Aquarium plants are true plants that are able to complete their life span while being in water, on surface of water or on hydric soil. Most of the aquatic plants are perennial and tropical in nature. This simply means that they don’t die immediately but keep on growing.
Aquatic plants grow in either salt, brackish or fresh water but are mostly common in fresh water. Their habitat includes flowing water, standing water and the wetlands that are generally categorized as lacustrine, riverrine as well as palustrine.
Talking about the lifespan
Do bushes and trees live forever? No, right? So, same is the case with aquatic plants. Water sprite is a popular aquatic which is annual in the wild and dies within a year or so in aquariums. However this plant produces a lot of baby plants. Plants greatly vary when it comes to their natural lifespan.
Annuals are the plants that complete their life cycle in 1 growing season and then they die. They first grow, then flower, then set the seed and die. On the other hand, biennials live for a longer span, growing in one season, flowering in the next warm season and being dormant in dry or winter season and become set before they die. Within land plants, Parsley is an example of a biennial.
Then comes the perennials that are way different. They grow, then flower, then set the seed and later they carry right on doing same thing again in the next season, generally after some time of dormancy either in dry or cold conditions.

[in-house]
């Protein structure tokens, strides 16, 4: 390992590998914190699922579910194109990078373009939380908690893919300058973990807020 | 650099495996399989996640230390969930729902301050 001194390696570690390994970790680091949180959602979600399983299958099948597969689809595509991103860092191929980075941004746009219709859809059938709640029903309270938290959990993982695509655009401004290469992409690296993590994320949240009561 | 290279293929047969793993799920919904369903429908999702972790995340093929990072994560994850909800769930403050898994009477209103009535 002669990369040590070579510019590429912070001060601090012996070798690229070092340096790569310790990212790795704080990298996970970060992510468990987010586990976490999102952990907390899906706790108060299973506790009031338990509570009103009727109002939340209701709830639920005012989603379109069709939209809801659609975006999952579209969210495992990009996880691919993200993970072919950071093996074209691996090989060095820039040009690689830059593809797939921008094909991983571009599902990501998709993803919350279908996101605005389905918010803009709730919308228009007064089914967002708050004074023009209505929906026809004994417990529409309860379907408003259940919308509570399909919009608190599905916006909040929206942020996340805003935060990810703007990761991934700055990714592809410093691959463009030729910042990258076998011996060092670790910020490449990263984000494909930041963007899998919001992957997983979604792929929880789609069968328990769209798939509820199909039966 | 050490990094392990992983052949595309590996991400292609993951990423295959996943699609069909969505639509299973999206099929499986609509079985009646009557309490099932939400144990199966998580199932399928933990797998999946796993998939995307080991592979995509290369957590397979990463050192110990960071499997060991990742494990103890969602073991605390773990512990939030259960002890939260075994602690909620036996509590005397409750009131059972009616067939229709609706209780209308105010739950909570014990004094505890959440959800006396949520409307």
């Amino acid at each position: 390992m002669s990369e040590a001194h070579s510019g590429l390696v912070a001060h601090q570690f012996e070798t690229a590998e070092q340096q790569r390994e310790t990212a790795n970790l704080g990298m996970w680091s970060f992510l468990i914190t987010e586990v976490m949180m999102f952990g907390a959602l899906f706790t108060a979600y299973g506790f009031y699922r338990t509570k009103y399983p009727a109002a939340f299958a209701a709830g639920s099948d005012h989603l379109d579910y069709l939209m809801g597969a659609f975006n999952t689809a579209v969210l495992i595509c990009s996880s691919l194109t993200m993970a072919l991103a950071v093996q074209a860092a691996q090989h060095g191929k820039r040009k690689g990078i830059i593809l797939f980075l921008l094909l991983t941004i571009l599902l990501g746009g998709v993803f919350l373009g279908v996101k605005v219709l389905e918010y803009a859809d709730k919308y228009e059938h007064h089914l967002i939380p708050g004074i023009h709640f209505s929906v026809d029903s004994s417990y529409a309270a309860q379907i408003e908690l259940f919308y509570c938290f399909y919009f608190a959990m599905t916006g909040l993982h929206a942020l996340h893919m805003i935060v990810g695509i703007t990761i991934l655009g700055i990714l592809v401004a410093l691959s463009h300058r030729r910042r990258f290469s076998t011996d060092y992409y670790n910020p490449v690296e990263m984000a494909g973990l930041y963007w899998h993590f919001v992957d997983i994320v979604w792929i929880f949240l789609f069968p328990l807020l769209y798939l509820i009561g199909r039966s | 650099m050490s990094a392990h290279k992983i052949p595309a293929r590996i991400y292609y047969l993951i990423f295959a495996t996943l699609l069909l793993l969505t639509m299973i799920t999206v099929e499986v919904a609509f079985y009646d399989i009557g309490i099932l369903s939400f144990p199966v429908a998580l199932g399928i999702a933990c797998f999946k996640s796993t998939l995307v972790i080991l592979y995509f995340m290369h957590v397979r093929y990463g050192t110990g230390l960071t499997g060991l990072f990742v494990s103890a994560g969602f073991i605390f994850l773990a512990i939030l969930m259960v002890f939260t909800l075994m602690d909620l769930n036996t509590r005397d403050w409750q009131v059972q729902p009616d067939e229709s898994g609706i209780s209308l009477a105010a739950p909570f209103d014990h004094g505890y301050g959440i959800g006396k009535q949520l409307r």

Aquatic plants in their native habitat may be any of these three mentioned above but we grow them submersed at all times. This means that they may not get a chance to flower.
And when they don’t flower, they cannot even set the seed and when they cannot set the seed, the reaction is hormonal that cause the biennials and annuals to never die. Also, if you take the cuttings, the plant can be immortal as each cutting turns out to be a new plant, just as the original.
Even the lifespan of aquarium plants depend largely on the species of the plant. Some plants have finite life span and they age just like humans. But this is not true of the plants that can grow through fission and do it on their own or by taking help of the cuttings. This then compromises most plants that you can buy.
Irrespective of whether they have a finite life span or not, there are some aquarium plants that require proper lighting and good water quality. Java moss is a very good example of this and given the fact that it gets lighting and gets established and provided with proper nutrients, it will be alive for as long as the system runs and provided that you don’t remove it.
So, it can be derived that there are some plants that live for long say maybe 5 to 20 years, there are others that die just after 1 year.